A group of educational leaders from Burnley and Pendle have travelled to Nairobi in Kenya, after the plight of special needs students at risk of falling out of the educational system inspired them to try and make a difference.
Anne Marie Nield, Headteacher at Holy Saviour RC Primary School in Colne; her sister, Kathleen McKeating, the Headteacher at St John the Baptist in Padiham; and Dr. Julie Glynn, who is the Educational Therapist at both schools, have flown to Dagoretti in western Nairobi to work with children with special needs in schools run by a group of nuns called the Salesian Sisters.
Equipped with five suitcases full of Special Educational Needs (SEN) resources, the entourage had to appeal for additional baggage allowances from Qatar Airways to ensure they could take as much as they could for the schools, where they will be assessing the children themselves, setting up recovery programmes, and coaching the teachers to better cater for the pupils in what they are calling 'Mission Possible'.
"It's a last chance for some of these children," said Anne, who also thanked School Brands, an embroidering company based on the Lomeshaye Industrial Estate who provided embroidered t-shirts for the group. "We felt we could help find ways to meet their needs so that they can become successful learners and don't become street children or have to work."
In what is a real "local effort" according to Anne, the trio - who set off for Kenya on May 23rd - have also been joined by students Charlotte Boyd, who is a former Thomas More RC High School pupil now stuyding at Leeds Beckett University, and Julie's daughter, Isabelle Glynne-Shorthouse, who is doing her A Levels at St Christopher's in Accrington.
"We're so fortunate in the UK," added Anne, who has also spearheaded the group's fundraising effort. "If a child has special education needs school's are easily able to help them - we get the resources and the expertise."
Originally made aware of the students' situation in Kenya through Kathleen's connections with the Salesian Sisters, the group have also focused their efforts on gathering resources to help the large number of Kenyan pupils suffering from eyesight issues which - with the cost of an eye test in Nairobi representing the equivalent of 10 to 20 days' wages - continue to prevail.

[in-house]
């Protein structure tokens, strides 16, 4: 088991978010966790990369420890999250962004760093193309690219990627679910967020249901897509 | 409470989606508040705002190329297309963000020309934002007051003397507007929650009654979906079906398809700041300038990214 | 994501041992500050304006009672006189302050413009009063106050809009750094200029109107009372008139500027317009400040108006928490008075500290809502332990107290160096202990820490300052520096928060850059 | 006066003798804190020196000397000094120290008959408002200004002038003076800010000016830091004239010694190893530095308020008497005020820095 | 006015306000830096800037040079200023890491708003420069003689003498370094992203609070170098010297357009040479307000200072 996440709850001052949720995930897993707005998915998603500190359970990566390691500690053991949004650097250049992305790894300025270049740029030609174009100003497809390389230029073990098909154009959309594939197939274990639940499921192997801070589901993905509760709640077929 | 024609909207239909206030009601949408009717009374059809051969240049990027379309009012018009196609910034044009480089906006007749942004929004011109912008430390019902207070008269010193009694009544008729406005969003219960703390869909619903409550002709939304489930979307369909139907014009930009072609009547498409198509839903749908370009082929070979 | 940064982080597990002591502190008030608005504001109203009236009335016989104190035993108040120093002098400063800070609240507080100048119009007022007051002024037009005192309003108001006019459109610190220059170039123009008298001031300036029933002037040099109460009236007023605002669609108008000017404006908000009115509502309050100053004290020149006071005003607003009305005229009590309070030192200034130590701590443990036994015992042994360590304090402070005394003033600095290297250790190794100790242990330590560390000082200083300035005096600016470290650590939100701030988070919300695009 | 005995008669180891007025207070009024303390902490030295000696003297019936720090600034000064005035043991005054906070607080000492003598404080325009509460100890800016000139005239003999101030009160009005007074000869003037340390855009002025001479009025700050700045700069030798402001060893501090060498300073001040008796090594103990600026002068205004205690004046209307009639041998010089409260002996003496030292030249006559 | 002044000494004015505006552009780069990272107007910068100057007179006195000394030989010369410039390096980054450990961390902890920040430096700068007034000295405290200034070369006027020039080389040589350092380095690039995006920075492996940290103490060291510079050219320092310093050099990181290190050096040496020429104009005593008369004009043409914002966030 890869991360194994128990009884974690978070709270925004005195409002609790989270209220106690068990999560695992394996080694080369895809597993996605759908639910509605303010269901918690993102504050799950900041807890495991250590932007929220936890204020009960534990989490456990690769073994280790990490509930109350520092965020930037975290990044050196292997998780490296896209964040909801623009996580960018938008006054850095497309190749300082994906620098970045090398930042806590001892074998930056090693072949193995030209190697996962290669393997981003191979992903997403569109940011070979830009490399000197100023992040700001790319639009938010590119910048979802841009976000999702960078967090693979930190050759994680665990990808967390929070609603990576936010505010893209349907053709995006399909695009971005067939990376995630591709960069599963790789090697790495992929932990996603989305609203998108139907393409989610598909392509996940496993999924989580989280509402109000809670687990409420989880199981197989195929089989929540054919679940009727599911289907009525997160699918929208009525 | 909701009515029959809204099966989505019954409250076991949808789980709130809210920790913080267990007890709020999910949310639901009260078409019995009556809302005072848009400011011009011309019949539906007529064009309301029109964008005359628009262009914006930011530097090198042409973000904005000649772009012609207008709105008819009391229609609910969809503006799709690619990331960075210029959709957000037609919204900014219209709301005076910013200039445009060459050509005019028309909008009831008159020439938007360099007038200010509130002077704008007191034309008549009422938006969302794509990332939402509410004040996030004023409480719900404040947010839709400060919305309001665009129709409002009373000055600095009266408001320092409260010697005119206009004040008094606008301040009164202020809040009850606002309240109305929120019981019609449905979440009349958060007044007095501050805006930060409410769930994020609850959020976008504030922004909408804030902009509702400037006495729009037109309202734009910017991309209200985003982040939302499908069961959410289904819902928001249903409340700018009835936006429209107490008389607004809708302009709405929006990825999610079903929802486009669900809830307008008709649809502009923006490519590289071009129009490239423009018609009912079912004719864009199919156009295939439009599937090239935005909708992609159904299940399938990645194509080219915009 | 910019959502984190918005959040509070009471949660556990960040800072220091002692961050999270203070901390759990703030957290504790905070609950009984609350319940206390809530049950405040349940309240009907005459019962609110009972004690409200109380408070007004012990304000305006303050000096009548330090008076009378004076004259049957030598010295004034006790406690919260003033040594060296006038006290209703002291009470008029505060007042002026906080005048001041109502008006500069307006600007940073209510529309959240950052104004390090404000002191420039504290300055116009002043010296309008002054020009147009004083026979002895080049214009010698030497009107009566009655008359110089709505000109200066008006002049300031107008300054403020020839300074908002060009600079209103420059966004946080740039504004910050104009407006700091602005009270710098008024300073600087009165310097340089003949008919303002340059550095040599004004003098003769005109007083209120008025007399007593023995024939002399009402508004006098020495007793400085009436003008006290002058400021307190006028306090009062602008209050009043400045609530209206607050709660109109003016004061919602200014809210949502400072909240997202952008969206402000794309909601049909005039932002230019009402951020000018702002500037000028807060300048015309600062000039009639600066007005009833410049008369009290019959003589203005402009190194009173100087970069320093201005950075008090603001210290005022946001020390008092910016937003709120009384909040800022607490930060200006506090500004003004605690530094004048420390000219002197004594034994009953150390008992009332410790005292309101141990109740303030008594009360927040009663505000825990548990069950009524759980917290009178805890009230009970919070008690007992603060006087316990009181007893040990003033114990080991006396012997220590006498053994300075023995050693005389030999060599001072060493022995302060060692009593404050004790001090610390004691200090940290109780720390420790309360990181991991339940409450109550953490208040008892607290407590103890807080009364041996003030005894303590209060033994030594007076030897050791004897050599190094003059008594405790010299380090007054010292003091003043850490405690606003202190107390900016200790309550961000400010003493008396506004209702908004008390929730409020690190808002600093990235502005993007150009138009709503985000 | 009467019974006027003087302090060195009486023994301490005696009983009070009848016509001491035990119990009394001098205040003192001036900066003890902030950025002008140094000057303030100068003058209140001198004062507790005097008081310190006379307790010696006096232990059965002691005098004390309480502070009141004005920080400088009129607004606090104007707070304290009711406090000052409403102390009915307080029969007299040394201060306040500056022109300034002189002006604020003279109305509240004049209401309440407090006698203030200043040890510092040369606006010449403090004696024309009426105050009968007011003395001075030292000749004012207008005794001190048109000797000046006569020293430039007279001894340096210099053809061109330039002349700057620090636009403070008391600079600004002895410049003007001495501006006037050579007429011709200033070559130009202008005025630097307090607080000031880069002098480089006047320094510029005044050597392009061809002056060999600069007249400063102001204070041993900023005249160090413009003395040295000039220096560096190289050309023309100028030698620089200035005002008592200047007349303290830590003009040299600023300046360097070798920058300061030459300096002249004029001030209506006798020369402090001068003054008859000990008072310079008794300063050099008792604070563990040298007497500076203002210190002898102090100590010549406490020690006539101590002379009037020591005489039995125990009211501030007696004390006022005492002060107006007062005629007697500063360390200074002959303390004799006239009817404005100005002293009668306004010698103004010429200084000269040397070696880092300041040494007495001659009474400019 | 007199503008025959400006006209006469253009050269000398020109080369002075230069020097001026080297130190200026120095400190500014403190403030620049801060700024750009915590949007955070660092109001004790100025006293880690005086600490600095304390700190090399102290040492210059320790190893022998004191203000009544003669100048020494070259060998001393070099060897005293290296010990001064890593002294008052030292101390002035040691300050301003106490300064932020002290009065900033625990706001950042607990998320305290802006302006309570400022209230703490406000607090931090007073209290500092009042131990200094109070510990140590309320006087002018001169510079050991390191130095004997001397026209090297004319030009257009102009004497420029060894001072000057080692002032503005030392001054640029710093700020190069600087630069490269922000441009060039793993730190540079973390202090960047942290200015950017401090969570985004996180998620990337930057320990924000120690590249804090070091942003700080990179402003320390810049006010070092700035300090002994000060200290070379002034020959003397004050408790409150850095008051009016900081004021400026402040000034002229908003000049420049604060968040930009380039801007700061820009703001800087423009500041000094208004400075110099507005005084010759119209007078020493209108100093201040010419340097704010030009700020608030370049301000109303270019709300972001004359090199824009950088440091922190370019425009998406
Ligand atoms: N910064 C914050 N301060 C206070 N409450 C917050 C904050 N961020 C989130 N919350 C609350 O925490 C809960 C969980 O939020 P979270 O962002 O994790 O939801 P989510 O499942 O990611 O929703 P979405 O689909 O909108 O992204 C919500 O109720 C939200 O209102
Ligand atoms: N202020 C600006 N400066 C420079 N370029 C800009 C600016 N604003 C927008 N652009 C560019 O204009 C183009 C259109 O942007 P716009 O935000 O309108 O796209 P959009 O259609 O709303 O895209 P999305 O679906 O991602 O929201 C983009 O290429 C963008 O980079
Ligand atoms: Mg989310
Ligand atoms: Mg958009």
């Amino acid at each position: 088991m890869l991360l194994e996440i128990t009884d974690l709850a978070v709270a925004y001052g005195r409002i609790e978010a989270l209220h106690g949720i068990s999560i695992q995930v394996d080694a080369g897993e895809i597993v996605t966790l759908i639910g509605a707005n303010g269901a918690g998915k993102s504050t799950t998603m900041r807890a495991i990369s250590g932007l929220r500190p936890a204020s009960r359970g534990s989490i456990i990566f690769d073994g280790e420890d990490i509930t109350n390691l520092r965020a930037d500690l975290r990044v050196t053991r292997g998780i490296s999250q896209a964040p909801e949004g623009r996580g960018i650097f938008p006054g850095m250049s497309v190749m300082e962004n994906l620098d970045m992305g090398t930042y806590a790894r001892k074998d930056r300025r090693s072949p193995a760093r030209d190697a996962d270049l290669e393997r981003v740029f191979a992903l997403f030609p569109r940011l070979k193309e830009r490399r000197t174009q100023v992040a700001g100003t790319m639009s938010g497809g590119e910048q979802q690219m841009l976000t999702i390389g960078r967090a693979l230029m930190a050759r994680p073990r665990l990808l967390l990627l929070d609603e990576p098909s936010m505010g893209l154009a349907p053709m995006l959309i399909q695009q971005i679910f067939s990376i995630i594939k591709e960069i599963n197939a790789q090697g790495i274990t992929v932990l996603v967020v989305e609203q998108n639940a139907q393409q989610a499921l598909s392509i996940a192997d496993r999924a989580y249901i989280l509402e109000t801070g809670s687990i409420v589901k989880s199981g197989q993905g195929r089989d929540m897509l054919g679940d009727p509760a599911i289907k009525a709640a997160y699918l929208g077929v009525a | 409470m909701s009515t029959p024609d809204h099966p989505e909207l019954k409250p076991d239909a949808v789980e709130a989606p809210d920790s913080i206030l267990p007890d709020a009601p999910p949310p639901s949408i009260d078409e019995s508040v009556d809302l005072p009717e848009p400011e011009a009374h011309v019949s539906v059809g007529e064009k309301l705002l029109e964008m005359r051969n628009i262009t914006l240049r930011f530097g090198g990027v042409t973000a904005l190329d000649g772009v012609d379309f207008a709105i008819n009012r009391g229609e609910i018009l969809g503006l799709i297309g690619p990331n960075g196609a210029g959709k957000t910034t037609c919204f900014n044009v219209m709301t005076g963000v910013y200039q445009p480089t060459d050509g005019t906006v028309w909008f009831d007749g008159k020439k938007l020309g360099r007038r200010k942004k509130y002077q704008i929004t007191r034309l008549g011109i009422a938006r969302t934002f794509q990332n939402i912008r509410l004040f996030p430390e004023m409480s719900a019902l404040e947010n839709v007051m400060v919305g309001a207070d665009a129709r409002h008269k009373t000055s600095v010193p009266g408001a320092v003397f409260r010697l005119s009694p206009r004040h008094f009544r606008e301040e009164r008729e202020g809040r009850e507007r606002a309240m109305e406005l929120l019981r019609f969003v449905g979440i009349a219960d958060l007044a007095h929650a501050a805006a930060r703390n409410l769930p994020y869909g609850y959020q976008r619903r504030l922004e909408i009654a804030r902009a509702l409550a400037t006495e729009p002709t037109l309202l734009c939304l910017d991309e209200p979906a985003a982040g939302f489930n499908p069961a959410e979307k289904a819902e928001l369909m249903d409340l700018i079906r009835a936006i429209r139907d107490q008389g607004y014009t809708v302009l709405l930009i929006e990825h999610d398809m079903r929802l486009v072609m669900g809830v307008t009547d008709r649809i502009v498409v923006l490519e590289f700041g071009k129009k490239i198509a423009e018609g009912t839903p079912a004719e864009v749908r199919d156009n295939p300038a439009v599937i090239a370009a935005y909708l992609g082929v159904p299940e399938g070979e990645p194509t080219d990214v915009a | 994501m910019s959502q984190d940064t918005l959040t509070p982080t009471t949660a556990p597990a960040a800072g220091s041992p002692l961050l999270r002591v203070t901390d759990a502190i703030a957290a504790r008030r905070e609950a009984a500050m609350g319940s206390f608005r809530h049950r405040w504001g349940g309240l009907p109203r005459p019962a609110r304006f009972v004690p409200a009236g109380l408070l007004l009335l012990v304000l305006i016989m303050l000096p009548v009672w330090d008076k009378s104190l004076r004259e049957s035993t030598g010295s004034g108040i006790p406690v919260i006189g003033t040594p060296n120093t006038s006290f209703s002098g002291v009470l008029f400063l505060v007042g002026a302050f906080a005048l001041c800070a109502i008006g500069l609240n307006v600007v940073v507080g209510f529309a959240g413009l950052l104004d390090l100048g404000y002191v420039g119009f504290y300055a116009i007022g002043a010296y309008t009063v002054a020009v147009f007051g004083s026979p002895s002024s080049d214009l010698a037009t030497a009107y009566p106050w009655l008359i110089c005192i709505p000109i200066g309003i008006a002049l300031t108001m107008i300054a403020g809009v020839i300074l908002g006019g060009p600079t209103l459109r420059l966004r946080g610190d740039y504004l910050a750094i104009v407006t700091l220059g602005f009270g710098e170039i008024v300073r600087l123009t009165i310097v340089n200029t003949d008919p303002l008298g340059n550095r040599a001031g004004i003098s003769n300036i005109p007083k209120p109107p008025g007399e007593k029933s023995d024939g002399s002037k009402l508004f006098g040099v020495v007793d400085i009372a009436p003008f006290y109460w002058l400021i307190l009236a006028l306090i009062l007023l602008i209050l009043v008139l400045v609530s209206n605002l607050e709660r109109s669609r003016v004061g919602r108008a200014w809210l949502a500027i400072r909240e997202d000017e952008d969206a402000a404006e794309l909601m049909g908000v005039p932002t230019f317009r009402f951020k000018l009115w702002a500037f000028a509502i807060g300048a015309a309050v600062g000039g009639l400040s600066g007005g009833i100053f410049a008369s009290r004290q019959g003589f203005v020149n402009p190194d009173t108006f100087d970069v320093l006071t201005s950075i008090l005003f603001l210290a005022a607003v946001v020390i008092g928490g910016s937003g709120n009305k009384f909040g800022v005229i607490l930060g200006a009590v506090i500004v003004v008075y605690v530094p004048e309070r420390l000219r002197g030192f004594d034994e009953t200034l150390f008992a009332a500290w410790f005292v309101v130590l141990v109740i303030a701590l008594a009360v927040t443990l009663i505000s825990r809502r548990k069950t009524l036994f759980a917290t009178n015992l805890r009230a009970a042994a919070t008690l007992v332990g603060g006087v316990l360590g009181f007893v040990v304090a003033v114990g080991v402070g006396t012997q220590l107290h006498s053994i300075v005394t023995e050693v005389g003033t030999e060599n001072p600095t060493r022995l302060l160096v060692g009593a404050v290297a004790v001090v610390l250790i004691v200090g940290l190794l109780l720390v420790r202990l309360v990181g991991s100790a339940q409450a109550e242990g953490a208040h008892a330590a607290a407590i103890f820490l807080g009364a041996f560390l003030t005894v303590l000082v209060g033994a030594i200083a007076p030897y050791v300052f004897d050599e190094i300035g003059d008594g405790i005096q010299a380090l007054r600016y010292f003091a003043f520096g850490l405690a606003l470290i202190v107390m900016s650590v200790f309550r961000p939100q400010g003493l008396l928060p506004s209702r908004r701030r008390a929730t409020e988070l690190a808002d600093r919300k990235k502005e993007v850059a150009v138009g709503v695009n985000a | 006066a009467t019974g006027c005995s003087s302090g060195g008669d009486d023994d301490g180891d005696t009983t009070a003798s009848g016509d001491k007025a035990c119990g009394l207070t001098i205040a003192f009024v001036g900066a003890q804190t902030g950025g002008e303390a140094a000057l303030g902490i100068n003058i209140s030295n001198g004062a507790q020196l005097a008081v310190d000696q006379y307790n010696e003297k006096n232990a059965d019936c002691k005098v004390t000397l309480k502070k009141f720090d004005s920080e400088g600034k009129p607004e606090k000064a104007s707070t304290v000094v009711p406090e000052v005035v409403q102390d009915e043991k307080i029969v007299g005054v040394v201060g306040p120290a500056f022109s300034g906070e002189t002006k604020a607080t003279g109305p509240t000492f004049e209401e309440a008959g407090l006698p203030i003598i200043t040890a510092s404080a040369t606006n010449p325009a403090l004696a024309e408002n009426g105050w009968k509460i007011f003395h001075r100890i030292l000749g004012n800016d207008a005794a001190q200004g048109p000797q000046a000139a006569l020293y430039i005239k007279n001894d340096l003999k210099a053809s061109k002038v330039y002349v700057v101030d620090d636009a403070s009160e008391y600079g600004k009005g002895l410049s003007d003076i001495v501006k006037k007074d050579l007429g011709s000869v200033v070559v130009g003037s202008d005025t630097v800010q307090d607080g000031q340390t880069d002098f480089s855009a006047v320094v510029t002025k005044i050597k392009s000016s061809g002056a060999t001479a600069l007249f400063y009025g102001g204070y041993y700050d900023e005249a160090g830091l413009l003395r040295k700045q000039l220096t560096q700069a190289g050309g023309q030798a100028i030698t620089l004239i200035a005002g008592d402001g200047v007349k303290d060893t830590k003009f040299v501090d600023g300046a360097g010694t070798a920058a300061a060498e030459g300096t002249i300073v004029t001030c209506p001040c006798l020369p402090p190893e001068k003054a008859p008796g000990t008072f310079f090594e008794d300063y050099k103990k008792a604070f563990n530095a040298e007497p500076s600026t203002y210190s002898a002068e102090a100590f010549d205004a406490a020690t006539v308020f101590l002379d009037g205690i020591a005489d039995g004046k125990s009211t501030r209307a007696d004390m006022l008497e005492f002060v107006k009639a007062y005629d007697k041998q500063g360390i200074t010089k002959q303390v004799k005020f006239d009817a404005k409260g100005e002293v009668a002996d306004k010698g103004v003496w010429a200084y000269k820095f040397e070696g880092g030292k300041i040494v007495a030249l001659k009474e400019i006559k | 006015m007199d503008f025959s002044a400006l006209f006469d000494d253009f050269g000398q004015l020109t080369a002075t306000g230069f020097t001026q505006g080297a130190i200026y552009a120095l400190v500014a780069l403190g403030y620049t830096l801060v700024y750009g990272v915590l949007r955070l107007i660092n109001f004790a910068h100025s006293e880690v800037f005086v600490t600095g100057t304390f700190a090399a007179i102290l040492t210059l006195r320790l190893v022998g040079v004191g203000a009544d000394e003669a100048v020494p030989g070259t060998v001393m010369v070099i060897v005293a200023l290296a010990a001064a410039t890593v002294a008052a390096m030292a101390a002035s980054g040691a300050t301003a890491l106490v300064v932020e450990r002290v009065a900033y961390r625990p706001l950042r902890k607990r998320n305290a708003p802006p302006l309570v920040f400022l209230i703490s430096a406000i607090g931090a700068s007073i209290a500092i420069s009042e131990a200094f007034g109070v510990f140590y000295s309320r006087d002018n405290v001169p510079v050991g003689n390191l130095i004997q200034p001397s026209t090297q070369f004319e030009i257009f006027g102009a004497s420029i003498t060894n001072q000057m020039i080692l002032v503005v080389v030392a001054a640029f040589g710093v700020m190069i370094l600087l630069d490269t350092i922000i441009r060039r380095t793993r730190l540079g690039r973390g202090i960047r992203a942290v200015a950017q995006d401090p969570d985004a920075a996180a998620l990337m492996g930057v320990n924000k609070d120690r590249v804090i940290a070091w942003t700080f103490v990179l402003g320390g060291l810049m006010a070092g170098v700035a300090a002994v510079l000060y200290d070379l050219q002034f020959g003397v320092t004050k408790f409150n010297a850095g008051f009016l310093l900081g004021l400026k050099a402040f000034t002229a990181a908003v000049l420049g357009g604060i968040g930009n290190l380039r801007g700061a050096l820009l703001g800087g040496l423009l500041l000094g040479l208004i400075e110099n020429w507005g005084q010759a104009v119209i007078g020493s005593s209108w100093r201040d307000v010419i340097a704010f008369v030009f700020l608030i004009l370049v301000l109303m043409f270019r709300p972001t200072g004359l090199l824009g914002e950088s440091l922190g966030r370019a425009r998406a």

"Loads of the children were listed as having eyesight problems, which is the first port of call with special needs," Anne said. "We've had lots of children donating their old glasses; we've had the lenses taken out so we can take the frames and get prescriptions made so they can have proper sight, which is a massive gift to be able to give."
Having raised over £6,000 already, Anne said the group are "overwhelmed by the generosity" shown by the local communities in Burnley and Pendle. "Kathleen and I both have schools that serve areas where money is tight, so for them to donate to generously, we're really touched," she added.
Keen to offer the children the smaller pleasures in life as well as potentially changes their lives through access to education, the group also ran a campaign to gather as many balloons as possible to take with them.
"Children over there don't have balloons, they're really expensive in Kenya," explained Anne. "They never get the chance to play with them [so] I asked the children to bring a pack of balloons in exchange for a raffle ticket for an Easter Egg, and we got thousands of balloons to take.
"It's the simplest of things, but the children will love it."
For more information on 'Mission Possible', head to their Facebook page at https://www.facebook.com/Mission-Possible-Nairobi-SEN-trip-1862287164031262/?fref=nf and to donate to their cause, go to https://www.justgiving.com/crowdfunding/ResourcesforDagoretti?utm_id=65